To grip the belt end 17, a spring plunger pin 135, such as manufactured by Vlier Engineering Corporation of Burbank, Calif., U.S.A., is mounted to depend from the retainer lip 40. This plunger pin 135 extends toward the anvil striking surface 37 and when the tool is in a closed position, the distance from the anvil striking surface 37 to the Vlier plunger pin 135 is such that the pin contacts the belt 17.
The spring plunger pin 135 comprises, as best seen in FIG. 6, a generally cylindrical sleeve 133, a plunger pin 135, and a biasing coil spring 141 for the pin, the construction of such a Vlier pin being described in detail in the aforesaid application. Preferably, the Vlier pin sleeve 133 is forced into a generally cylindrical cavity 147 in the upper guide block portion having a diameter the same as, or slightly smaller than, the outer diameter of the sleeve 133, thus assuring a friction-tight fit of the sleeve 133 with the cavity 147.
For driving the staples, there is provided the driver 35 which includes a generally cylindrical main column 151 (FIG. 6) including a receiving end 153 and a split end 155. Parallel and integrally attached to the main shaft column at the split end 155 is the pair of driving columns 36, each of which is generally diamond-shaped in cross section. These driving columns are spaced-apart to be received in the staple channels 23. The outboard driving end 161 of each driving column includes an elongated groove 163, aligned with the major axis of the diamond-shaped cross section of its respective staple shaft, to receive the staple bridge 29. Thus, the diamond shape allows distribution of a staple-driving force along the entire bridge 29 of the staple 27 and also provides structural reinforcement to prevent deformation of the driving columns 36 when extraordinary forces are applied to the driver 35. On the same hand, this geometrical configuration minimizes the amount of material required in construction of the driver. Also, the diamond-shaped staple shaft maintains a proper orientation of the staple 27 with respect to the holes 19 in the fastener walls 15 and 15a and the bending cavities 43.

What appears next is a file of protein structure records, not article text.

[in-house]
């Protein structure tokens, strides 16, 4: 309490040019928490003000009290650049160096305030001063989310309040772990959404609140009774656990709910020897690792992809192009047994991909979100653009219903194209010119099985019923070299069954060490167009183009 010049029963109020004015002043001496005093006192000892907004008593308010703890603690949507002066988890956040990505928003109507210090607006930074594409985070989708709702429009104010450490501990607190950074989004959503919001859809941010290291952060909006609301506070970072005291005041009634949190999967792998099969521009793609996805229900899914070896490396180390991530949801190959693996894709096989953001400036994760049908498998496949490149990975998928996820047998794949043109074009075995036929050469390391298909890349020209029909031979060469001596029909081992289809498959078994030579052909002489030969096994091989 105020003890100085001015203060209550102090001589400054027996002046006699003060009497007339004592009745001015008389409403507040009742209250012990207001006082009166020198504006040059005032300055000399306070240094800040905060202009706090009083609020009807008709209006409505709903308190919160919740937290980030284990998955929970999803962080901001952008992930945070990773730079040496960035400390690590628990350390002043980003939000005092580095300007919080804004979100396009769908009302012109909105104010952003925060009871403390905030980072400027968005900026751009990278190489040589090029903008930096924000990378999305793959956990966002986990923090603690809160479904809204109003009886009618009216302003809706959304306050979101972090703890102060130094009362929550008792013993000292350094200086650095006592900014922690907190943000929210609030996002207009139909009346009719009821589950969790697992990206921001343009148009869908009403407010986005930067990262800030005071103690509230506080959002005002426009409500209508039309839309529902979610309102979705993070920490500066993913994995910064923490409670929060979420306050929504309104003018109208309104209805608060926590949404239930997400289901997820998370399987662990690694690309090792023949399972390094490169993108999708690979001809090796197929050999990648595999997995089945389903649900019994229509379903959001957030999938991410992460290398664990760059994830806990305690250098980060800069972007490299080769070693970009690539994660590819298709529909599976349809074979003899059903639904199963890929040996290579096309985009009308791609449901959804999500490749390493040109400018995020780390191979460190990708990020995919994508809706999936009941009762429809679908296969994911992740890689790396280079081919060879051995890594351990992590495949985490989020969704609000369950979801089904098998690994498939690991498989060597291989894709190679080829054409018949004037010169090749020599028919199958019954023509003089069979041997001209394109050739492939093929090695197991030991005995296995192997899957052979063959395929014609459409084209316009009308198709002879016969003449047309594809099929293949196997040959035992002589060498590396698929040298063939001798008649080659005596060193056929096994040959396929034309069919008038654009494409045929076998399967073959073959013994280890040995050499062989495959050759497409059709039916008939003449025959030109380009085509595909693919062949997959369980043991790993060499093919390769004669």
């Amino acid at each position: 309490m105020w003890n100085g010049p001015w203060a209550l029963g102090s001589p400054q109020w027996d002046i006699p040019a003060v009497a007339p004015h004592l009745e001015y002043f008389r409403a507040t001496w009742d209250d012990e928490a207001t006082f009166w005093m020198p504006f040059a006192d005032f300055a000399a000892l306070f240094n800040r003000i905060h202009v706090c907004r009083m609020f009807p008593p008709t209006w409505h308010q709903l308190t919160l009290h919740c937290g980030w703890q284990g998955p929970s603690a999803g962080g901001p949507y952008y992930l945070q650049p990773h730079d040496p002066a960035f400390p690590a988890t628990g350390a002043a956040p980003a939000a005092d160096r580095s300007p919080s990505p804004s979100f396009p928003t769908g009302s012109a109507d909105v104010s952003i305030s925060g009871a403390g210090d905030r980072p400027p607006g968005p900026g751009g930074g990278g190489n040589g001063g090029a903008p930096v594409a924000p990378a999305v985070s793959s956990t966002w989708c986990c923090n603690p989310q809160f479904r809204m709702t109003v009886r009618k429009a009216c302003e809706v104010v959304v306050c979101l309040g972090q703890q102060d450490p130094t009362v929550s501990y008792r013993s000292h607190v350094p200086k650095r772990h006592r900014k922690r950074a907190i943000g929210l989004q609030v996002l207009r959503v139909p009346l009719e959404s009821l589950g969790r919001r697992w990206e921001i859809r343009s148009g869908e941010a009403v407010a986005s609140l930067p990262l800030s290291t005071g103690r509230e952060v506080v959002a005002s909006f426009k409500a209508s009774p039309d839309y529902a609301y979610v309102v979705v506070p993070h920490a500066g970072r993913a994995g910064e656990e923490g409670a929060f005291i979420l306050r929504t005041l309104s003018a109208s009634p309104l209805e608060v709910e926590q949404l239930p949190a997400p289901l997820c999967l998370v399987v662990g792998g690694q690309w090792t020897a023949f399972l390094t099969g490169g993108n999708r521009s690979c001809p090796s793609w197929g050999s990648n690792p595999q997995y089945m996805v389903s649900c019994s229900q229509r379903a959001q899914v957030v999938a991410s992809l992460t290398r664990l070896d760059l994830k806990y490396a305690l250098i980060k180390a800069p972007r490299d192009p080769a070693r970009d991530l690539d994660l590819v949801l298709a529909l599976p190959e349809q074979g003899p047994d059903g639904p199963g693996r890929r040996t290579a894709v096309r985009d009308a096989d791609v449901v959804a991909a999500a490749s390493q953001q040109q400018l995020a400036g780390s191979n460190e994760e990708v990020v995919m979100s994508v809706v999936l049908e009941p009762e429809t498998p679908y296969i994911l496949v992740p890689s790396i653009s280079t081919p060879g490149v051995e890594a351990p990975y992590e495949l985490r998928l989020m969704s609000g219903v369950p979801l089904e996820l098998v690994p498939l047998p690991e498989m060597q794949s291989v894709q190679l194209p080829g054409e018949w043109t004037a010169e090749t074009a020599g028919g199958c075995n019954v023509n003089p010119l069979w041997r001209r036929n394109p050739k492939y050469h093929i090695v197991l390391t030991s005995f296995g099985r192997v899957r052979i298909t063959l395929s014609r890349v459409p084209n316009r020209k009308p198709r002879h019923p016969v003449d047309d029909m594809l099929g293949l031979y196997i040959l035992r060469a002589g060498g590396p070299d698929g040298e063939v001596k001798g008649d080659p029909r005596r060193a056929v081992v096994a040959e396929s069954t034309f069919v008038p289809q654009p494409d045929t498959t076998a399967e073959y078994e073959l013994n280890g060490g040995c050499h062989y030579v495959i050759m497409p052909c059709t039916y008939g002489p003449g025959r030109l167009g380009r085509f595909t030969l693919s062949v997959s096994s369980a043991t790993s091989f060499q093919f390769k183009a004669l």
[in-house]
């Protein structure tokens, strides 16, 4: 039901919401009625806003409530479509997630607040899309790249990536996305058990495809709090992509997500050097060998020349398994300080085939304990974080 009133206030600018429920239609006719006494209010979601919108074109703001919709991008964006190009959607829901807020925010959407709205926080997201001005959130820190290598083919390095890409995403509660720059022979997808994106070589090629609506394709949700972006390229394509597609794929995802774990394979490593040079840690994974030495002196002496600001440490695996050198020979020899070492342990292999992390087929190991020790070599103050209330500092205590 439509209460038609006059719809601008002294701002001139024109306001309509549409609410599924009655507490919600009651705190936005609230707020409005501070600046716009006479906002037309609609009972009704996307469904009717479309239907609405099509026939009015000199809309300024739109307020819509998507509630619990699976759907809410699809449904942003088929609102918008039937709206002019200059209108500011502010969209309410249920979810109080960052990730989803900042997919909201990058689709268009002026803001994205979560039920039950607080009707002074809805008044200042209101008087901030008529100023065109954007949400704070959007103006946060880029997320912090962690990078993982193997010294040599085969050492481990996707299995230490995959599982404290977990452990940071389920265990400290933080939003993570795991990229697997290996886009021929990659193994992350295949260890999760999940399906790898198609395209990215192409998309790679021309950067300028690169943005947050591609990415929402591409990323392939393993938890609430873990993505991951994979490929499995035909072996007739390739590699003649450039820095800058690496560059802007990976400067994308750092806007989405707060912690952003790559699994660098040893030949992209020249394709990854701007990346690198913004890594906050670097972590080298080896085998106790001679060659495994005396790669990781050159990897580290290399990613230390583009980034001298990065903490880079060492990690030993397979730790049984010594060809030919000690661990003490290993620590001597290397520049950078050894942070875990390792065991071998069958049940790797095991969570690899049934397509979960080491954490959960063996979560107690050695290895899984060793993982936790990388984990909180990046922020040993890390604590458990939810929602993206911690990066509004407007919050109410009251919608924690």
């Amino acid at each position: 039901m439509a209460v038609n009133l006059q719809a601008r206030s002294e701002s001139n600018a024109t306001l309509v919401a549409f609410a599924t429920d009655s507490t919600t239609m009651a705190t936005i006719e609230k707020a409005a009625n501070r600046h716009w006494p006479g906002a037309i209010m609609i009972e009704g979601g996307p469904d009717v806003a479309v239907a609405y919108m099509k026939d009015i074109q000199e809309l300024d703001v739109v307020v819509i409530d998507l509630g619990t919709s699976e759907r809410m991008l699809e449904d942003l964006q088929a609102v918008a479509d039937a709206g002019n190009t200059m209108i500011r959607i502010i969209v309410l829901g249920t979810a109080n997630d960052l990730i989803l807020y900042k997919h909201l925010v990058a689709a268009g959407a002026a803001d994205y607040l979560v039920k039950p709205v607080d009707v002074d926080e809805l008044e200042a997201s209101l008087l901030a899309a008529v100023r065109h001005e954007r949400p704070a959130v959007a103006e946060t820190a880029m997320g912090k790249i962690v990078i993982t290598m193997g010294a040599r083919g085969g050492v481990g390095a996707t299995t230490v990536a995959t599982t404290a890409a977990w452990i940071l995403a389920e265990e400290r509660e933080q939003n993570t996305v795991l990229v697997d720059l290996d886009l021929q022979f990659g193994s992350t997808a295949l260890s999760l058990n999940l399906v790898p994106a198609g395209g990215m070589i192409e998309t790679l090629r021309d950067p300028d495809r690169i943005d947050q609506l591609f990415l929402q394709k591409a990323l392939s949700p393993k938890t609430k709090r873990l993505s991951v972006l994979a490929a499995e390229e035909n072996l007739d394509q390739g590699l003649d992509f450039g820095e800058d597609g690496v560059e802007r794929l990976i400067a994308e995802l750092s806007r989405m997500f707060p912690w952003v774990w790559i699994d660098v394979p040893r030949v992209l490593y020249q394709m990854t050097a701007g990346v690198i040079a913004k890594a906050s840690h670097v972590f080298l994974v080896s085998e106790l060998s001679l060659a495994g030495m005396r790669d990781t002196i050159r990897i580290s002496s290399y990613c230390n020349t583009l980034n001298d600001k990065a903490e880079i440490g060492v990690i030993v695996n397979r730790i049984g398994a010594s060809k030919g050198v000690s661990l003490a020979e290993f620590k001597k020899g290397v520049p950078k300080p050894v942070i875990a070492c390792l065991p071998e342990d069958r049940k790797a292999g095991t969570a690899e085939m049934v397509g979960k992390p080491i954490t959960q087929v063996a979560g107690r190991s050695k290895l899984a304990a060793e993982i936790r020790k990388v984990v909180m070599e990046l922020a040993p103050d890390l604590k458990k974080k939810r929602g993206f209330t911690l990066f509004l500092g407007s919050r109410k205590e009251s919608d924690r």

In operation, the handle lever 53 is raised to cause the upper guide block portion 50 to move to its open position. A fastener 11 is inserted into the channel 23 to a position in which the alternating slots 117 or 117a in the rearward locating wall 25 or 25a matingly engage the alternating ribs 64 in the fastener and the lower fastener wall 15a rests upon the anvil striking surface 37. A belt end 17 is then inserted between the fastener walls 15 and 15a until the belt end 17 contacts the fastener lugs 25. The upper guide block portion 50 is then moved to a closed position by pivoting the handle lever 53 about 90°, the increasing radius of the cam 51 urging the guide block portion 50 against the bias of the coil spring 103 to a position in which the lower surface 104 of the upper guide block 50 abuts either the upper surface 105 of the lower guide block 49 or the top of lug spacers 126. As the guide block portion 50 approaches the closed position, the Vlier pin 135 contacts the belt 17, partially penetrating the belt and receding into the sleeve 133, against the bias of the coil spring 141. The amounts of penetration and recession depend upon the material of the belt 17, the strength of the biasing spring 141 and the sharpness of the pin's point. It is desirable for the pin 135 to penetrate the belt as far as is possible without damage to the belt. Such a goal is best accomplished by using a dull pin point and a relatively stiff coil spring 141. Such a combination allows use with a wide variety of belts, without consequential damage to lightweight belts nor shifting of heavier belts.